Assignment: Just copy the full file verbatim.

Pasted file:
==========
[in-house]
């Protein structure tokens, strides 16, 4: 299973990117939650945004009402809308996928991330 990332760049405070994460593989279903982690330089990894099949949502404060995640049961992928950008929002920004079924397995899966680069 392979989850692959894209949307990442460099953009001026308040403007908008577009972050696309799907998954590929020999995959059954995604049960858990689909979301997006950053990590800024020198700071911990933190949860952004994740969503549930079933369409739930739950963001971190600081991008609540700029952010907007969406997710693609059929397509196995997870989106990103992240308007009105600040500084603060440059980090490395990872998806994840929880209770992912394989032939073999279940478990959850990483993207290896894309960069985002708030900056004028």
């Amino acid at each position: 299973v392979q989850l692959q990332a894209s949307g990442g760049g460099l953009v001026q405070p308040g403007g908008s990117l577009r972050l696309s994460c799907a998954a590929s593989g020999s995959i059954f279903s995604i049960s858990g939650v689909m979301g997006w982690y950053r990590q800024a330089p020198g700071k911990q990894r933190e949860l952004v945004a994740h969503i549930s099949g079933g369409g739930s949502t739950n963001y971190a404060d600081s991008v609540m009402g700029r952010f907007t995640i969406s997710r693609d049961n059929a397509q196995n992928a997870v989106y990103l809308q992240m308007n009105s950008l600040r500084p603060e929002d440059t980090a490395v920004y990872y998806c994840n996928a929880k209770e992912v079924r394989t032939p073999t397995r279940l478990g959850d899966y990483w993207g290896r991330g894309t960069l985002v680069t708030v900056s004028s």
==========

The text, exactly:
[in-house]
């Protein structure tokens, strides 16, 4: 299973990117939650945004009402809308996928991330 990332760049405070994460593989279903982690330089990894099949949502404060995640049961992928950008929002920004079924397995899966680069 392979989850692959894209949307990442460099953009001026308040403007908008577009972050696309799907998954590929020999995959059954995604049960858990689909979301997006950053990590800024020198700071911990933190949860952004994740969503549930079933369409739930739950963001971190600081991008609540700029952010907007969406997710693609059929397509196995997870989106990103992240308007009105600040500084603060440059980090490395990872998806994840929880209770992912394989032939073999279940478990959850990483993207290896894309960069985002708030900056004028």
């Amino acid at each position: 299973v392979q989850l692959q990332a894209s949307g990442g760049g460099l953009v001026q405070p308040g403007g908008s990117l577009r972050l696309s994460c799907a998954a590929s593989g020999s995959i059954f279903s995604i049960s858990g939650v689909m979301g997006w982690y950053r990590q800024a330089p020198g700071k911990q990894r933190e949860l952004v945004a994740h969503i549930s099949g079933g369409g739930s949502t739950n963001y971190a404060d600081s991008v609540m009402g700029r952010f907007t995640i969406s997710r693609d049961n059929a397509q196995n992928a997870v989106y990103l809308q992240m308007n009105s950008l600040r500084p603060e929002d440059t980090a490395v920004y990872y998806c994840n996928a929880k209770e992912v079924r394989t032939p073999t397995r279940l478990g959850d899966y990483w993207g290896r991330g894309t960069l985002v680069t708030v900056s004028s």